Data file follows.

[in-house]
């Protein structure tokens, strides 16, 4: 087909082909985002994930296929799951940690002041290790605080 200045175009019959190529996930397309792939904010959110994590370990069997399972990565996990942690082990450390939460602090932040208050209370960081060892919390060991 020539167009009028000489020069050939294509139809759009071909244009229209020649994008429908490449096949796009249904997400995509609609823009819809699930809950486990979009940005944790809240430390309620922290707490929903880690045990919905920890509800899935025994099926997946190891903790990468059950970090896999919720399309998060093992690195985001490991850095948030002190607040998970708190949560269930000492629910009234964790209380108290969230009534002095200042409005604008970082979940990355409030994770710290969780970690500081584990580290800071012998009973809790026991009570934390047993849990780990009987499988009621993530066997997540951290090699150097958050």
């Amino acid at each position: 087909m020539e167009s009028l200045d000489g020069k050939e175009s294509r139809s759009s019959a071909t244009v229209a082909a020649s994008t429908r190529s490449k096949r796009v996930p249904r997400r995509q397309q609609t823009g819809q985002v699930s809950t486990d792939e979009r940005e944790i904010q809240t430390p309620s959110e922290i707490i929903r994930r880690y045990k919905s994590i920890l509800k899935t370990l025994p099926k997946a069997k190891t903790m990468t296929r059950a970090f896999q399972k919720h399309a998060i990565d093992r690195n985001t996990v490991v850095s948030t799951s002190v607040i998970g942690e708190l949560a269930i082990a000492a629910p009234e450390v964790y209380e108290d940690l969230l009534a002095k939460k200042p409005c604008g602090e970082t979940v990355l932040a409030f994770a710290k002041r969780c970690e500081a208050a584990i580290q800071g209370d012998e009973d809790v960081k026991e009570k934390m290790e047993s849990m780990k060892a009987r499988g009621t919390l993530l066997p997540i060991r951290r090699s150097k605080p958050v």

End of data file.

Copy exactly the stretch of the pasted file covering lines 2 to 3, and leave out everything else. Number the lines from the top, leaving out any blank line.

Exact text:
């Protein structure tokens, strides 16, 4: 087909082909985002994930296929799951940690002041290790605080 200045175009019959190529996930397309792939904010959110994590370990069997399972990565996990942690082990450390939460602090932040208050209370960081060892919390060991 020539167009009028000489020069050939294509139809759009071909244009229209020649994008429908490449096949796009249904997400995509609609823009819809699930809950486990979009940005944790809240430390309620922290707490929903880690045990919905920890509800899935025994099926997946190891903790990468059950970090896999919720399309998060093992690195985001490991850095948030002190607040998970708190949560269930000492629910009234964790209380108290969230009534002095200042409005604008970082979940990355409030994770710290969780970690500081584990580290800071012998009973809790026991009570934390047993849990780990009987499988009621993530066997997540951290090699150097958050």
């Amino acid at each position: 087909m020539e167009s009028l200045d000489g020069k050939e175009s294509r139809s759009s019959a071909t244009v229209a082909a020649s994008t429908r190529s490449k096949r796009v996930p249904r997400r995509q397309q609609t823009g819809q985002v699930s809950t486990d792939e979009r940005e944790i904010q809240t430390p309620s959110e922290i707490i929903r994930r880690y045990k919905s994590i920890l509800k899935t370990l025994p099926k997946a069997k190891t903790m990468t296929r059950a970090f896999q399972k919720h399309a998060i990565d093992r690195n985001t996990v490991v850095s948030t799951s002190v607040i998970g942690e708190l949560a269930i082990a000492a629910p009234e450390v964790y209380e108290d940690l969230l009534a002095k939460k200042p409005c604008g602090e970082t979940v990355l932040a409030f994770a710290k002041r969780c970690e500081a208050a584990i580290q800071g209370d012998e009973d809790v960081k026991e009570k934390m290790e047993s849990m780990k060892a009987r499988g009621t919390l993530l066997p997540i060991r951290r090699s150097k605080p958050v």